Understanding Principal Reduction for Underwater Mortgages

Written by: Scott Sery

Part of the American dream is to be a homeowner.  As housing sales and prices have slumped over the last few years, many homeowners found they owed more on their homes than the house was actually worth, in other words, their mortgage was underwater.  Having an underwater mortgage greatly complicates selling or refinancing a house to take advantage of lower interest rates.  In many cases, homeowners with underwater mortgages have simply mailed the keys back to the mortgage lender and walked away and allowed the house to be foreclosed.  This seems like the easiest option, but it can result in a 200 to 300 point reduction on their FICO score.  With that big of a hit there is little chance they will be able to finance anything in the near future.

Since the start of the housing crisis, Congress has been working on a way to help those who face an imminent foreclosure with programs like the Principal Reduction Alternative of the Making Home Affordable program.  Even if a homeowner finds they are underwater with their mortgage, as long as they are still making payments, they have options.  The Principal Reduction Alternative will allow the person to work closely with their bank to eliminate the negative equity by reducing a mortgage to the amount of the appraised value of the house.  This program is not for everybody as there are strict eligibility requirements a person must meet before they can be considered.

One benefit of the PRA program is obviously to the homeowner.  The bank writes off some of the principal on the loan in hopes that the homeowner will stick around and keep making their payments.  This is why even one missing document can cause the homeowner to start completely over in the application process.  Banks do not want to take a hit, but they would rather write off part of the loan, than go through the expense and hassle of taking the property through foreclosure.  While there are a great number of good aspects to the program, many people, such as James R. Hagerty from the Wall Street Journal feel the program could actually end up causing more foreclosures than it will prevent.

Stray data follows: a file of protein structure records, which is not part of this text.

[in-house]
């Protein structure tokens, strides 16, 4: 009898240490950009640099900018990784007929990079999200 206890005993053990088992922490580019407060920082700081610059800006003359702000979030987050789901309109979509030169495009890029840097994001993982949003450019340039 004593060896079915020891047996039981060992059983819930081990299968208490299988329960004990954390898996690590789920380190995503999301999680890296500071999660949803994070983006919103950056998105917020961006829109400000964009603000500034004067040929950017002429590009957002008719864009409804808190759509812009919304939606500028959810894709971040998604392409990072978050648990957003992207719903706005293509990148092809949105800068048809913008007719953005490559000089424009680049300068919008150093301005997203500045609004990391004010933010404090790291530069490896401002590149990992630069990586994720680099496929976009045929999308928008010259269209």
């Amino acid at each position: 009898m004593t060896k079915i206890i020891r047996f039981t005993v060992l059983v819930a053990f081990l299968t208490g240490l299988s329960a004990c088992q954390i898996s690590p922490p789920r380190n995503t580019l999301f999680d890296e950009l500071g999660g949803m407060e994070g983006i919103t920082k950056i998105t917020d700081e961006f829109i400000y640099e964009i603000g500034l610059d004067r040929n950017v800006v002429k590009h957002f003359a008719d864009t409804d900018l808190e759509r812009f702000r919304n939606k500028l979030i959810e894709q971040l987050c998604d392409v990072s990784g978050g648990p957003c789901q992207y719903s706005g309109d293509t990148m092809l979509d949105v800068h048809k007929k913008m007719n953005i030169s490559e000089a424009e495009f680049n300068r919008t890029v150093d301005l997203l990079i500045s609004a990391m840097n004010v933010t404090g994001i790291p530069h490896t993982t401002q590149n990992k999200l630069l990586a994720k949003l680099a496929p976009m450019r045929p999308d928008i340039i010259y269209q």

Another benefit of the PRA program is to the lenders.  Banks are not in the real estate business.  By taking foreclosing on a property, banks end up are forced to sell an empty house in a slow housing market while paying all the maintenance and upkeep costs until it can be sold.  Banks can financial incentives to help a homeowner stay in their house through principal reduction.  In many cases, the write-off from a principal reduction is smaller than the total expense of the foreclosure process.

Through the PRA program, or an FHA short refinance, or one of the many other options available through MakingHomeAffordable.gov, people have options.  These programs give those who feel their home is no longer affordable options other than foreclosure for dealing with an underwater mortgage.


Understanding Principal Reduction for Underwater...

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